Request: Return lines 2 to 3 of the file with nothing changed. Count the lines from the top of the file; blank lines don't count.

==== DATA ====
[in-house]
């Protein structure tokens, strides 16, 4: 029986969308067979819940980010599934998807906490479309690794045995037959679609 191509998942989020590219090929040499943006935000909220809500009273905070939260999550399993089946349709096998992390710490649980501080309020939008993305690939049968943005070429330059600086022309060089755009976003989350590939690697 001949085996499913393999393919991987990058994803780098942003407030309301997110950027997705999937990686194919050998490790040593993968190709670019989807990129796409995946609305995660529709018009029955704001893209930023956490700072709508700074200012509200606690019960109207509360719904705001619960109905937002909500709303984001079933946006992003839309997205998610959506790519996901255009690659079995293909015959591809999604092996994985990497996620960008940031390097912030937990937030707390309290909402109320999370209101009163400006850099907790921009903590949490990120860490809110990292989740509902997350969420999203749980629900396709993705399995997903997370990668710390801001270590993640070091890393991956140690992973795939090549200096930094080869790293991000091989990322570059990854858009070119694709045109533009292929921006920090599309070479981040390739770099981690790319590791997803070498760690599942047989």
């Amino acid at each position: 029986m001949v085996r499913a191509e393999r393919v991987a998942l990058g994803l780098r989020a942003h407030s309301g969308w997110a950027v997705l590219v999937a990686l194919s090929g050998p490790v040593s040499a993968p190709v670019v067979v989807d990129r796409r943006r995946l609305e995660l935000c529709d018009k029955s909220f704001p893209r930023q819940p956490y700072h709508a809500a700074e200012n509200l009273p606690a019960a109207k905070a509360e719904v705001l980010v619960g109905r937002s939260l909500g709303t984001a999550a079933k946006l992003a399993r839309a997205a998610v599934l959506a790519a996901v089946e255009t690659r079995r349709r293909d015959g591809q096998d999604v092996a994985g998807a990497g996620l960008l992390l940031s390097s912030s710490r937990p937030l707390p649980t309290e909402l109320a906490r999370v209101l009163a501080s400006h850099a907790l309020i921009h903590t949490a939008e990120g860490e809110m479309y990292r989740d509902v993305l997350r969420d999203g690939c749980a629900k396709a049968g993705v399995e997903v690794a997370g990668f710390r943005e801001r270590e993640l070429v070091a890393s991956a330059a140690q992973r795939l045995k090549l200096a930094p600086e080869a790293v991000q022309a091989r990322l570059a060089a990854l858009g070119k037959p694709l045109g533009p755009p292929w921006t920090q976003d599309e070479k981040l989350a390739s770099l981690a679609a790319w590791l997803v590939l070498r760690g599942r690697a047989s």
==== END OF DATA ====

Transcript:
């Protein structure tokens, strides 16, 4: 029986969308067979819940980010599934998807906490479309690794045995037959679609 191509998942989020590219090929040499943006935000909220809500009273905070939260999550399993089946349709096998992390710490649980501080309020939008993305690939049968943005070429330059600086022309060089755009976003989350590939690697 001949085996499913393999393919991987990058994803780098942003407030309301997110950027997705999937990686194919050998490790040593993968190709670019989807990129796409995946609305995660529709018009029955704001893209930023956490700072709508700074200012509200606690019960109207509360719904705001619960109905937002909500709303984001079933946006992003839309997205998610959506790519996901255009690659079995293909015959591809999604092996994985990497996620960008940031390097912030937990937030707390309290909402109320999370209101009163400006850099907790921009903590949490990120860490809110990292989740509902997350969420999203749980629900396709993705399995997903997370990668710390801001270590993640070091890393991956140690992973795939090549200096930094080869790293991000091989990322570059990854858009070119694709045109533009292929921006920090599309070479981040390739770099981690790319590791997803070498760690599942047989």
């Amino acid at each position: 029986m001949v085996r499913a191509e393999r393919v991987a998942l990058g994803l780098r989020a942003h407030s309301g969308w997110a950027v997705l590219v999937a990686l194919s090929g050998p490790v040593s040499a993968p190709v670019v067979v989807d990129r796409r943006r995946l609305e995660l935000c529709d018009k029955s909220f704001p893209r930023q819940p956490y700072h709508a809500a700074e200012n509200l009273p606690a019960a109207k905070a509360e719904v705001l980010v619960g109905r937002s939260l909500g709303t984001a999550a079933k946006l992003a399993r839309a997205a998610v599934l959506a790519a996901v089946e255009t690659r079995r349709r293909d015959g591809q096998d999604v092996a994985g998807a990497g996620l960008l992390l940031s390097s912030s710490r937990p937030l707390p649980t309290e909402l109320a906490r999370v209101l009163a501080s400006h850099a907790l309020i921009h903590t949490a939008e990120g860490e809110m479309y990292r989740d509902v993305l997350r969420d999203g690939c749980a629900k396709a049968g993705v399995e997903v690794a997370g990668f710390r943005e801001r270590e993640l070429v070091a890393s991956a330059a140690q992973r795939l045995k090549l200096a930094p600086e080869a790293v991000q022309a091989r990322l570059a060089a990854l858009g070119k037959p694709l045109g533009p755009p292929w921006t920090q976003d599309e070479k981040l989350a390739s770099l981690a679609a790319w590791l997803v590939l070498r760690g599942r690697a047989s």